Pressing is nothing new in football. It’s introduction can be traced all the way back to the mid-1960s, when Russian coach Viktor Maslov instructed his Dynamo Kiev players to apply intense pressure on their opponents in order to win back possession. A similar tactic used by legendary Austrian manager Ernst Happel, whose Feyenoord side pressed their way to the European Cup in 1970; which of the two men was first to make the innovation is debated to this day.
Later, Rinus Michels, with Ajax and Holland, formed his ‘Total Football’ blueprint with aggressive, co-ordinated pressing at its core, while Valeriy Lobanovskyi constructed three great Dynamo sides, across a 29-year period, who all put intense pressure on the ball.
With its roots in ice hockey and basketball, the importance and prevalence of pressing in modern football has grown with time. Now, the majority of the foremost contemporary coaches espouse a system based around pressing.
Branching off into different schools of thought, the more innovative tacticians coming up with a multitude of ways to implement the tactic, setting traps for the opposition and pinpointing the optimum part of the field in which to recover the ball in order to launch an immediate attack.
Over the last couple of years, pressing has become a hot topic in the Premier League. Jürgen Klopp has brought his gegenpressing methods over from the Bundesliga, Mauricio Pochettino’s high press has been poured over and copied, and Pep Guardiola’s ‘six second rule’, which dictates his players must press the opposition for six seconds after losing the ball before falling back into their defensive shape, is a well-known tenet of the Catalan’s philosophy.
But which of the Premier League’s press masters do it best? And which sides are behind the curve when it comes to recovering the ball by applying co-ordianted pressure?
As ever, the statistics are illuminating. By looking at each team’s passes allowed per defensive action in the opposition half (PPDA), courtesy of understat.com, we can see which sides pressure their opponents soonest.
The PPDA statistic measures, on average, how many passes an opponent makes before said team is able to disrupt their possession with a defensive action, such as a tackle or interception; in a broad sense, the fewer passes allowed before a defensive action is taken, the more effective a side’s pressing is.
While many consider Klopp to be the master of pressing in the Premier League right now, his Liverpool side actually only rank fifth in this measure at the moment with 10.37 PPDA.
It’s evidence, perhaps, of how the Reds have de-emphasised the aggressiveness of their pressing recently in favour of a slightly more possession-oriented approach – in 2015/15, Liverpool ranked fifth for average possession (55 per cent), while they were second only to Manchester City last season (58.3 per cent) and are averaging a fourth-ranked 56.5 per cent this term.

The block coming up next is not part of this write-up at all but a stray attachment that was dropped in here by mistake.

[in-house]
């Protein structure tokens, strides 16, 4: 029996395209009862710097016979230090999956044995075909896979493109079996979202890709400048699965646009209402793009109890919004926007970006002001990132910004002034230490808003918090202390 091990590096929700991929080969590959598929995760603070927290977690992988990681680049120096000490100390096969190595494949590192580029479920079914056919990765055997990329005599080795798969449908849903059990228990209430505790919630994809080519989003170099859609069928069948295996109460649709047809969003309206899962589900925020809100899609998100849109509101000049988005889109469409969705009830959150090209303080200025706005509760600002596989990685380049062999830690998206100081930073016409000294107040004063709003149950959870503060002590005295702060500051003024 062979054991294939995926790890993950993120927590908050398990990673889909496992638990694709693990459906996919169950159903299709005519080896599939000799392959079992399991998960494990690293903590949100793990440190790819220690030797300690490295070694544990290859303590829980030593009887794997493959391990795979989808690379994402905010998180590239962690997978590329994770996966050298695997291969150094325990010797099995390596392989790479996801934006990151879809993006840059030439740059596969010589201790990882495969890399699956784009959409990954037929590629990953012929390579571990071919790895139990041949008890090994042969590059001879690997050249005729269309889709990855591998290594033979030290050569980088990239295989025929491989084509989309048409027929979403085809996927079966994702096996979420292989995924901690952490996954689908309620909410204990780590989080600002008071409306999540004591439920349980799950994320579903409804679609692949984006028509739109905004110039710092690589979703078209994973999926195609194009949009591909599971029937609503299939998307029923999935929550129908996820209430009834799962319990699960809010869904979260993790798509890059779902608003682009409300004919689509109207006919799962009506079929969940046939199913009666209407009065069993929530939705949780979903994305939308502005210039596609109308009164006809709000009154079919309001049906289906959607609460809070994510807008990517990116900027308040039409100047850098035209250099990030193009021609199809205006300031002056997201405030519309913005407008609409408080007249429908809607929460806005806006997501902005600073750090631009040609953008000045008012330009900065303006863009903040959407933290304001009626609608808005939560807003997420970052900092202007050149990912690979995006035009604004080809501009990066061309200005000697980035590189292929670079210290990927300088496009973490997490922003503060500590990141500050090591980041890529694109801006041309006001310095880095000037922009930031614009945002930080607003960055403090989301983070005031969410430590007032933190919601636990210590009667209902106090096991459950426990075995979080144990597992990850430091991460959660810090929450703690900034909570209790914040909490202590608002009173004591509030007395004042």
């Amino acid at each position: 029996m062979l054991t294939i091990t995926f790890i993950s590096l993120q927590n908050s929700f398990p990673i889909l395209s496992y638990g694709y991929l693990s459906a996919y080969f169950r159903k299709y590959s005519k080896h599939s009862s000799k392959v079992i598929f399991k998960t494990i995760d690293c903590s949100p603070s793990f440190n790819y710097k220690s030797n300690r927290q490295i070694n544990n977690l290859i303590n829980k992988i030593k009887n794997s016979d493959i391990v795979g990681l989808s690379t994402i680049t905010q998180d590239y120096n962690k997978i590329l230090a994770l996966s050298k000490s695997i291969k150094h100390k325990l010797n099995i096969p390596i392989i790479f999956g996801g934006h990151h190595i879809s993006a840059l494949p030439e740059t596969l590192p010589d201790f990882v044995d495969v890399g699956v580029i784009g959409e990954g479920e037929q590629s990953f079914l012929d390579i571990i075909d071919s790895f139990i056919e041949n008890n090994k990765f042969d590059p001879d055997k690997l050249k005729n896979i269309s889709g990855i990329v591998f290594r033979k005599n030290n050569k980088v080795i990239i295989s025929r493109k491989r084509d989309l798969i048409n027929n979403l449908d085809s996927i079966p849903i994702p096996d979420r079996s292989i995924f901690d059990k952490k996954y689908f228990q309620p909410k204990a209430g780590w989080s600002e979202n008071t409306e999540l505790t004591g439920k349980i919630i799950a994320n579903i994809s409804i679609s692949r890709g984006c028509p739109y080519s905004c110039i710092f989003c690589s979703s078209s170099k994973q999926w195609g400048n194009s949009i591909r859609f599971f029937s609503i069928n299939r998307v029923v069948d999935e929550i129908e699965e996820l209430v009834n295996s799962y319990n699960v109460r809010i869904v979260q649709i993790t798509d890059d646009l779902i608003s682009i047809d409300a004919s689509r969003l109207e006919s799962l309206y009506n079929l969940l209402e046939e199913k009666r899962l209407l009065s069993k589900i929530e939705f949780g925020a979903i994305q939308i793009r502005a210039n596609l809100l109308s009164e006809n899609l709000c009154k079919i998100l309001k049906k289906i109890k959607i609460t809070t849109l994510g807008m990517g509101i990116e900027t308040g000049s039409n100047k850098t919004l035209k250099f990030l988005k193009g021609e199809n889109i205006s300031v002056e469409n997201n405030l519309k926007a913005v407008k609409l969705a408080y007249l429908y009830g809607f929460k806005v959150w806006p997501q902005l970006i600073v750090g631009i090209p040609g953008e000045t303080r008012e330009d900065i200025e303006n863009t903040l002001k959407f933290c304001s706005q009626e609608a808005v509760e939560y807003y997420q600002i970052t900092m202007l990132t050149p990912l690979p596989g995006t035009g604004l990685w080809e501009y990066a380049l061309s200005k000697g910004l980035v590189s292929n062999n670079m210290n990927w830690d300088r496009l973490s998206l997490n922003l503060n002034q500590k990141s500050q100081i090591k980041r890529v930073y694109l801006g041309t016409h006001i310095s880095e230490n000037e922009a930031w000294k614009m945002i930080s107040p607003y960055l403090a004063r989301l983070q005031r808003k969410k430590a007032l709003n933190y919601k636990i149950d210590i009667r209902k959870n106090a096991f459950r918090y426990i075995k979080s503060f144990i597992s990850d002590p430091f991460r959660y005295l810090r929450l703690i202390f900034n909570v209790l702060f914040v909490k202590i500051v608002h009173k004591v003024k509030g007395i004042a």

However, as their recent victory over City proved, Liverpool still very much have the option of pressing their opponents into submission if they choose to use it. But Guardiola’s men are so comfortable on the ball and so effective in playing out from the back that, even though Liverpool‘s intense pressing was effective, the Anfield club still averaged only 13.5 PPDA against the league leaders.
City top the chart when it comes to PPDA, evidencing the effectiveness of Guardiola’s six-second press. Liverpool do, however, appear to remain an extremely efficient gegenpressing, counter-pressing, unit, leading the league with eight counter-attack goals (three more than second-ranked Tottenham Hotspur) while figuring highly in the PPDA stats.
City, on the other hand, have scored only twice on the counter this season. Guardiola’s prefers a more considered approach to constructing attacks, demanding a spell of rapid ball circulation though midfield to unbalance the opposition before exploiting gaps in their structure.
Spurs come closest to City when it comes to PPDA, with an average of 7.7, then comes Arsenal (8.45) and, somewhat surprisingly, Southampton (8.93).
Of the established ‘big six’ clubs, Manchester United and Chelsea have the most relaxed approach to pressing. José Mourinho often opts for low defensive block in key encounters, allowing the opposition to have the ball in their own half before applying pressure as they approach goal, contributing to a PPDA of 10.56.
The Blues’ 11.67 PPDA is pretty consistent with their average of 11.08 from their title-winning campaign last season, showing that pressing in the opposition’s half is not the only route to success.
To no one’s great surprise, City are the side most effective at playing through pressure. The average PPDA of their opponents this term us a whopping 23.04; Liverpool (18.03) rank second and Arsenal (15.11) third.
With City dominating the pressing and possession stats while sauntering towards the Premier League title, Guardiola’s men are showing they can mix style with substance, aesthetics with sheer graft.